|Year : 2009 | Volume
| Issue : 3 | Page : 143-144
VMD2 mutational analysis in a Japanese family with Best macular dystrophy
Satomi Shiose, Shigeo Yoshida, Keijiro Ishikawa, Tatsuro Ishibashi
Department of Ophthalmology, Graduate School of Medical Sciences, Kyushu University, 3-1-1 Maidashi, Higashi-ku, Fukuoka 812-8582, Japan
|Date of Web Publication||28-Oct-2009|
Department of Ophthalmology, Kyushu University Graduate School of Medical Sciences, Fukuoka, 812-8582
Source of Support: None, Conflict of Interest: None
|How to cite this article:|
Shiose S, Yoshida S, Ishikawa K, Ishibashi T. VMD2 mutational analysis in a Japanese family with Best macular dystrophy. Oman J Ophthalmol 2009;2:143-4
|How to cite this URL:|
Shiose S, Yoshida S, Ishikawa K, Ishibashi T. VMD2 mutational analysis in a Japanese family with Best macular dystrophy. Oman J Ophthalmol [serial online] 2009 [cited 2021 Mar 4];2:143-4. Available from: https://www.ojoonline.org/text.asp?2009/2/3/143/57317
Best macular dystrophy (BMD) is an early-onset, autosomal dominantly inherited disorder characterized by an egg yolk like yellowish macular lesion.  The appearance of the fundus of patients with BMD varies depending on the stage of disease and may be almost normal in the early stages.  Abnormal electro-oculography (EOG) is considered a useful indicator of the disease and is used in its diagnosis. It was recently reported that mutations of the VMD2 gene is responsible for BMD.  VMD2 is an RPE-specific gene encoding bestrophin, a protein of unknown function. The onset and penetrance of the VMD2 gene is varied, and several cases of BMD with different degrees of severity have been reported mainly in the Western world.
A 37-year-old Japanese woman was seen at Kyushu University complaining of blurred vision in her left eye. No member of her family had previously presented with or had symptoms of BMD. Her best-corrected visual acuity was 20/20 OD and 20/25 OS, and the intraocular pressures and anterior segments were normal. Fundus examination revealed typical scrambled egg-like lesions in the macula of both eyes [Figure 1]A. Optical coherence tomography (OCT; Carl Zeiss, Germany) of the yellowish lesion revealed a highly reflective, spindle-shape zone [Figure 1]B. Fluorescein angiography demonstrated hyper-fluorescence due to a window defect from the RPE atrophy, and hypo-fluorescence corresponding to the egg-like deposit from the early stage. Visual field, color vision tests, cone and rod ERGs were normal, but the multifocal ERGs were reduced in the macular area compared with those in a normal control [Figure 1]C. The light rise in the EOG was reduced (Arden ratio was 1.5 in the right eye and 1.3 in the left eye). Based on the clinical findings a diagnosis of BMD was made.
These clinical findings led us to recommend that other family members undergo ocular examinations. Fundus examination of the patient's 12-year-old asymptomatic son, whose visual acuity was 20/20 OU, was almost normal showing only bilateral irregular reflex in the macula [Figure 1]D. Although we tentatively diagnosed the son as not having BMD, we could not completely exclude the possibility that he was an asymptomatic or preclinical carrier because of the variable expressivity of BMD. Because of her son's lack of symptoms and because of the time-consuming nature of the examinations, the mother declined to let her son undergo any further ocular examinations including the EOG. However, she did agree to blood being taken both from herself and her son for molecular genetic analysis.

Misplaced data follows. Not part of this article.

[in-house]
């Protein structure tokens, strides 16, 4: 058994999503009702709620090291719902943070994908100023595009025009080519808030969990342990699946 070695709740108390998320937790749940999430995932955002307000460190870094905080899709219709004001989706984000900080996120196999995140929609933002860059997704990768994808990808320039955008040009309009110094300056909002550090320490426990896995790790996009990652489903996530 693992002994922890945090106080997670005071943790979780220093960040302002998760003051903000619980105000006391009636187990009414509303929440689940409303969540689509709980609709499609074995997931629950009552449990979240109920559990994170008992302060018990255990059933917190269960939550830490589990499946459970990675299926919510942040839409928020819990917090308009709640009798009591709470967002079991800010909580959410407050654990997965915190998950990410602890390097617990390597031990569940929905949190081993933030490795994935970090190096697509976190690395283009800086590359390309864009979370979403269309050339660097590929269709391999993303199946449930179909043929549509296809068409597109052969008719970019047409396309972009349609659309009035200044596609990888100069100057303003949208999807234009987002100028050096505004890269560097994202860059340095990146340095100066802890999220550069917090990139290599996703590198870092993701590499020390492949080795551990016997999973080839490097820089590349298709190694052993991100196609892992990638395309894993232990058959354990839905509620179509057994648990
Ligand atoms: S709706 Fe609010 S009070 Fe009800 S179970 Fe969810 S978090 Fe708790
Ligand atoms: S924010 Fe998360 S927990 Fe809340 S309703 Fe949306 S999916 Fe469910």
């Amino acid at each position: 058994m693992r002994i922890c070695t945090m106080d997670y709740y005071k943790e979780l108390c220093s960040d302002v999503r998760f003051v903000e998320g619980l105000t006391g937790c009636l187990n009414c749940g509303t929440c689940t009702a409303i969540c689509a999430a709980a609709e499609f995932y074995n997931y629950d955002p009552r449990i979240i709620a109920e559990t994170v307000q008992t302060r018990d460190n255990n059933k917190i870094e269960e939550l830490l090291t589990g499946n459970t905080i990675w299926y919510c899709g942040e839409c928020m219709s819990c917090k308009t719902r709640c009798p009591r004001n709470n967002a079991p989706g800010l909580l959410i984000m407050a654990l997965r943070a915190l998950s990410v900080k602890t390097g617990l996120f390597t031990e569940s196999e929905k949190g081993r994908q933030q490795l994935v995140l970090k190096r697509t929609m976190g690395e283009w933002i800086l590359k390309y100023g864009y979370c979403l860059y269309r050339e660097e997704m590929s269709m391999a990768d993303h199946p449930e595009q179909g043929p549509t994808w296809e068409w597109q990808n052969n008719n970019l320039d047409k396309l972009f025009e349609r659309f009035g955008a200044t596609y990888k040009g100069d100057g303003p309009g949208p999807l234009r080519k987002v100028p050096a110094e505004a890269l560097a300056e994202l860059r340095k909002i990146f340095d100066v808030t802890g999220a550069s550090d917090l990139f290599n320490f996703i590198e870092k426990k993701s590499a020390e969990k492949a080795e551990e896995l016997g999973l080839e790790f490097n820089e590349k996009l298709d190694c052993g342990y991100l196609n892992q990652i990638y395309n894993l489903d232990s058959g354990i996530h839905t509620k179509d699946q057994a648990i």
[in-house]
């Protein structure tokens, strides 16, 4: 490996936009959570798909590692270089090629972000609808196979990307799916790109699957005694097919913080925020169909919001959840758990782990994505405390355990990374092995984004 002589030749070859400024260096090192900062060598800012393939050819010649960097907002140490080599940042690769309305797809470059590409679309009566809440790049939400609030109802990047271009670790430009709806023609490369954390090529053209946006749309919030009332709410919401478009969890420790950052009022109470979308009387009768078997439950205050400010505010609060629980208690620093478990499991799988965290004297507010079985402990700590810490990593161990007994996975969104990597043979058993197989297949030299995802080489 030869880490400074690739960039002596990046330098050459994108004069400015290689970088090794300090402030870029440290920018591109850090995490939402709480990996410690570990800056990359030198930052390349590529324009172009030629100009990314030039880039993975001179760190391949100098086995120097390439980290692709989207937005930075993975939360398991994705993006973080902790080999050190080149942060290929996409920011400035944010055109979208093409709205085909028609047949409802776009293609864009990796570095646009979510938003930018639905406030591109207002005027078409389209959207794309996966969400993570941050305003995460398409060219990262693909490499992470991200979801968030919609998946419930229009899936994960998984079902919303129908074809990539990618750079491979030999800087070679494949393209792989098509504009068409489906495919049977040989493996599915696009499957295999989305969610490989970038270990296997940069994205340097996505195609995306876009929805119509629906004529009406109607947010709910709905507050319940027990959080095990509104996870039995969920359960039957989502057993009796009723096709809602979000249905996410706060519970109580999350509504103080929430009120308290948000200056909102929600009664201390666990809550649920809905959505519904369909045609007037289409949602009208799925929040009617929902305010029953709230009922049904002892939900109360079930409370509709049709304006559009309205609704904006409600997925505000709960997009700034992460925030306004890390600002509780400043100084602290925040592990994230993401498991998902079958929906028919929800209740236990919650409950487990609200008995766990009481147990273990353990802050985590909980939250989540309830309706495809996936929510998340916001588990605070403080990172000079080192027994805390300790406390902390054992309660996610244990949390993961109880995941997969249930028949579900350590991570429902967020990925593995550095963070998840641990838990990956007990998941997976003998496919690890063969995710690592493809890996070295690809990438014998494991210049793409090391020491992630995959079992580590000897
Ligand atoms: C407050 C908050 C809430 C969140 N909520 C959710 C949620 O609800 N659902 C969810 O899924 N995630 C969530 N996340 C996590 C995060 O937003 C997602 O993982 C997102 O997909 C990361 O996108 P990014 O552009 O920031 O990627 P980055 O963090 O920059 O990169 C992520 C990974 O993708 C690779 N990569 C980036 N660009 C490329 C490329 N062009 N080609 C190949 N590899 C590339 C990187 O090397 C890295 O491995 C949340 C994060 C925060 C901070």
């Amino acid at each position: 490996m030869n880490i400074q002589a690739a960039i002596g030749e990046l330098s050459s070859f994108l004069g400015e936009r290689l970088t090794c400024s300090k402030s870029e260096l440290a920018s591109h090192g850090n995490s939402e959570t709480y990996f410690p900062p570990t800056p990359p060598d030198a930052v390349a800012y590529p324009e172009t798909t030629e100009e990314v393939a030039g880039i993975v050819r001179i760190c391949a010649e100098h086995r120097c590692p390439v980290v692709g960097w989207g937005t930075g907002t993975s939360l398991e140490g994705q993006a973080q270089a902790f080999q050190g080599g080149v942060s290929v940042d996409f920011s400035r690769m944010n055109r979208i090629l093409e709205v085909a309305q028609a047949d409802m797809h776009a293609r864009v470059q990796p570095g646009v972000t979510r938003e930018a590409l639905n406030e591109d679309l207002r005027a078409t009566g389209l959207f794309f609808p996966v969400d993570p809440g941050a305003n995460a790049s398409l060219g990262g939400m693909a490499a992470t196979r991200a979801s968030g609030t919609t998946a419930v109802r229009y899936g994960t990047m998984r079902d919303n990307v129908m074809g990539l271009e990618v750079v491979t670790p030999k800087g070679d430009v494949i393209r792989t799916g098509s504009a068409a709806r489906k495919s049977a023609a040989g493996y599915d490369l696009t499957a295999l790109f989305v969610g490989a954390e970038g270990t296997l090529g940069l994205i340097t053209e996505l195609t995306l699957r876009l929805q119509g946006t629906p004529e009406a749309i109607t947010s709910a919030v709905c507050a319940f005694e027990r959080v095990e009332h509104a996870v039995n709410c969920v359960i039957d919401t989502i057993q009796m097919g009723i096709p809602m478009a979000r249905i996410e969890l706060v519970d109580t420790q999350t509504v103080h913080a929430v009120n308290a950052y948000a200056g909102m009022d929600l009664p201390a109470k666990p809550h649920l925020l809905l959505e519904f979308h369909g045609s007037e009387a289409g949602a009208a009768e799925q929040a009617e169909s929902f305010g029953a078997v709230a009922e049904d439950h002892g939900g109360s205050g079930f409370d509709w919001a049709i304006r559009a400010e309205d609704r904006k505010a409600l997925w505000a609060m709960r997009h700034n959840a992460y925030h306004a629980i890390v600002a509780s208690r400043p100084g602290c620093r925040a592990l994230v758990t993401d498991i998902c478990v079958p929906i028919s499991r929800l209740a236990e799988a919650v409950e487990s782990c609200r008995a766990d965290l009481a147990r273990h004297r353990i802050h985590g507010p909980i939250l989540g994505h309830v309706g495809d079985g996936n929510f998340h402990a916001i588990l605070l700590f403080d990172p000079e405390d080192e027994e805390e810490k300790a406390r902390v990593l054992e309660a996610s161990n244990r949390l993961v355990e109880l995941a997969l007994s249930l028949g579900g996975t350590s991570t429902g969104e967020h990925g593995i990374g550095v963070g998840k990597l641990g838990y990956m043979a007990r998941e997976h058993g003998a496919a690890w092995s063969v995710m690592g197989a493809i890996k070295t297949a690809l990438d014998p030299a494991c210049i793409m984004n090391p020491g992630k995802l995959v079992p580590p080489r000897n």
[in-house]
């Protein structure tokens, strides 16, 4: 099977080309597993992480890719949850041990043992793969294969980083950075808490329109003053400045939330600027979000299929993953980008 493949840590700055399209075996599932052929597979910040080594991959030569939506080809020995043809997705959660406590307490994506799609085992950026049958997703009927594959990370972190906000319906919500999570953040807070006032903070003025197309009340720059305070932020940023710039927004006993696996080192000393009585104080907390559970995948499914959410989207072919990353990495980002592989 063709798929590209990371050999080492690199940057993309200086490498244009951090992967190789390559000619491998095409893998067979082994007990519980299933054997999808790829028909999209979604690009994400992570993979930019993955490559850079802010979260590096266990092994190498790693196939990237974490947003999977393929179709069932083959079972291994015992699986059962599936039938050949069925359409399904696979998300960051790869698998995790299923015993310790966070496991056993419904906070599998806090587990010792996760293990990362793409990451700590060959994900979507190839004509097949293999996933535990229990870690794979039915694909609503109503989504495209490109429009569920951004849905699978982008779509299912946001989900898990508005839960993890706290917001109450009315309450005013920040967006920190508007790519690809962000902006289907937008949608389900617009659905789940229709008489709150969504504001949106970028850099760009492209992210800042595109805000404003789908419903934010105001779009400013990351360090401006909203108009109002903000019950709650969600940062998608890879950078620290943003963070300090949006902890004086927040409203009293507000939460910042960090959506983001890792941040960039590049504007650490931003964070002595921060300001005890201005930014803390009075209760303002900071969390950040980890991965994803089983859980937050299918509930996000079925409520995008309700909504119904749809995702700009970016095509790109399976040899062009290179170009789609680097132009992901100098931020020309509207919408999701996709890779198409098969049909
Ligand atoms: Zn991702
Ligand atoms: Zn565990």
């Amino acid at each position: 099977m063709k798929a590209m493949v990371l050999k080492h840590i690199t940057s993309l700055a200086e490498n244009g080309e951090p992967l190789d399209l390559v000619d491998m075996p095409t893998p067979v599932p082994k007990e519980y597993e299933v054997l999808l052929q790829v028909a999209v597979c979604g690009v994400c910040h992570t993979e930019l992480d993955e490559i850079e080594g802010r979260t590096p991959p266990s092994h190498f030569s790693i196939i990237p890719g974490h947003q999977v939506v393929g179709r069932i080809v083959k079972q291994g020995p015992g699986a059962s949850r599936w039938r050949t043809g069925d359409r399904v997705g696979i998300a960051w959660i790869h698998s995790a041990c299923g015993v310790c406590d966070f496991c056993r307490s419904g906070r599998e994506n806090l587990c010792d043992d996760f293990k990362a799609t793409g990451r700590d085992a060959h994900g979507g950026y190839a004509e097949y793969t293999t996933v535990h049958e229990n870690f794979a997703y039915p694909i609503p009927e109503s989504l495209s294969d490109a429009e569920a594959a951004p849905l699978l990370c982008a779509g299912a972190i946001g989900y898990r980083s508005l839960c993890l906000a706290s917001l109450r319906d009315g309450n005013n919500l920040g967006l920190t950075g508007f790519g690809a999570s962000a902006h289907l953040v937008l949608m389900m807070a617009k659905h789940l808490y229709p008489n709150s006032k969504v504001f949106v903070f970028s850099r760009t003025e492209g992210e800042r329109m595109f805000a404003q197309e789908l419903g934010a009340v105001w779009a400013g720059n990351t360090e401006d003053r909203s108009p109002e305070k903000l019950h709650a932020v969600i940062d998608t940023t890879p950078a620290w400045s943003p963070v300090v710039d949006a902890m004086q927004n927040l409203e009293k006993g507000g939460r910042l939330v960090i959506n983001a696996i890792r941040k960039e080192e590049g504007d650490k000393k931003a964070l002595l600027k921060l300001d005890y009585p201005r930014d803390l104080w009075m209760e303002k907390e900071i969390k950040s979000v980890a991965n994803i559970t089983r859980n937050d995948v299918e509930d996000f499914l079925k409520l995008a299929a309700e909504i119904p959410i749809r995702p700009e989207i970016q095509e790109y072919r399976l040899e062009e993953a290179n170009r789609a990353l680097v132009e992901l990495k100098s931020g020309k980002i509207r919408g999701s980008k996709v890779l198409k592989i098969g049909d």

After obtaining informed consent, blood was drawn, and direct sequencing  of all coding regions of the VMD2 gene revealed a mutation causing a C to T change at nucleotide 584 (Ala195Val) in the mother but not in her son [Figure 2]. This mutation has been reported in a Caucasian  in the VMD2 mutation database (http://www.uni-wuerzburg.de/humangenetics/vmd2.html). None of the other sequence alterations was detected in any of the 64 healthy, unrelated individuals without eye disease used as control subjects. Based on the molecular diagnosis, we were able to inform the mother that the possibility of her son inheriting the disease-causing mutation was very low.
Our case demonstrates the usefulness of the web-based database of mutations in VMD2 for obtaining disease-causing sequence alterations. Increasing numbers of VMD2 mutations are being posted on the web-based database, and it has become easier to identify mutations responsible for BMD. The fact that the same mutation found in the mother had been reported in a Caucasian suggests that the mutation is present in different ethnic groups.
Our study also demonstrated the value of molecular analysis of the VMD2 gene, which can lead to a rapid and accurate diagnosis and the exclusion of BMD. It is a viable alternative to EOG for the diagnosis of BMD, which is currently accepted as the test for an early diagnosis of BMD. However, EOG is difficult to perform in young children, and in clinics where EOG is not available, blood samples or buccal swabs can be sent to a clinic where genetic analyses can be performed.
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[Figure 1], [Figure 2]